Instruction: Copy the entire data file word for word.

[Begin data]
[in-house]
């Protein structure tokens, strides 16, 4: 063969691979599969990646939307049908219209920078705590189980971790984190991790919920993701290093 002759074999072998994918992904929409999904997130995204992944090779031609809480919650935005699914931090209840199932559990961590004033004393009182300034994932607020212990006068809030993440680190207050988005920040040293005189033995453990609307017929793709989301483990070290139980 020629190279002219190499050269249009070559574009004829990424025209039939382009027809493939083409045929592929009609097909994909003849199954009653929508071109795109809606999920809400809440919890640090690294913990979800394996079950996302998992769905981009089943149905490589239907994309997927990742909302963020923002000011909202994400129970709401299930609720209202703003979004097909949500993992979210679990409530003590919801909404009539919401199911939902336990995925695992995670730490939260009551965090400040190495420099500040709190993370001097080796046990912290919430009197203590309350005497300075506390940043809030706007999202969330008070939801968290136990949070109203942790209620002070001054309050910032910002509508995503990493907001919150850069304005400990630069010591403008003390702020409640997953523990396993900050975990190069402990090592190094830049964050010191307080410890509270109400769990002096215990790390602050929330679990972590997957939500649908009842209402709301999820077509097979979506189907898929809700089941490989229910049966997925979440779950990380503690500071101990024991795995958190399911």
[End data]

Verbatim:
[in-house]
């Protein structure tokens, strides 16, 4: 063969691979599969990646939307049908219209920078705590189980971790984190991790919920993701290093 002759074999072998994918992904929409999904997130995204992944090779031609809480919650935005699914931090209840199932559990961590004033004393009182300034994932607020212990006068809030993440680190207050988005920040040293005189033995453990609307017929793709989301483990070290139980 020629190279002219190499050269249009070559574009004829990424025209039939382009027809493939083409045929592929009609097909994909003849199954009653929508071109795109809606999920809400809440919890640090690294913990979800394996079950996302998992769905981009089943149905490589239907994309997927990742909302963020923002000011909202994400129970709401299930609720209202703003979004097909949500993992979210679990409530003590919801909404009539919401199911939902336990995925695992995670730490939260009551965090400040190495420099500040709190993370001097080796046990912290919430009197203590309350005497300075506390940043809030706007999202969330008070939801968290136990949070109203942790209620002070001054309050910032910002509508995503990493907001919150850069304005400990630069010591403008003390702020409640997953523990396993900050975990190069402990090592190094830049964050010191307080410890509270109400769990002096215990790390602050929330679990972590997957939500649908009842209402709301999820077509097979979506189907898929809700089941490989229910049966997925979440779950990380503690500071101990024991795995958190399911």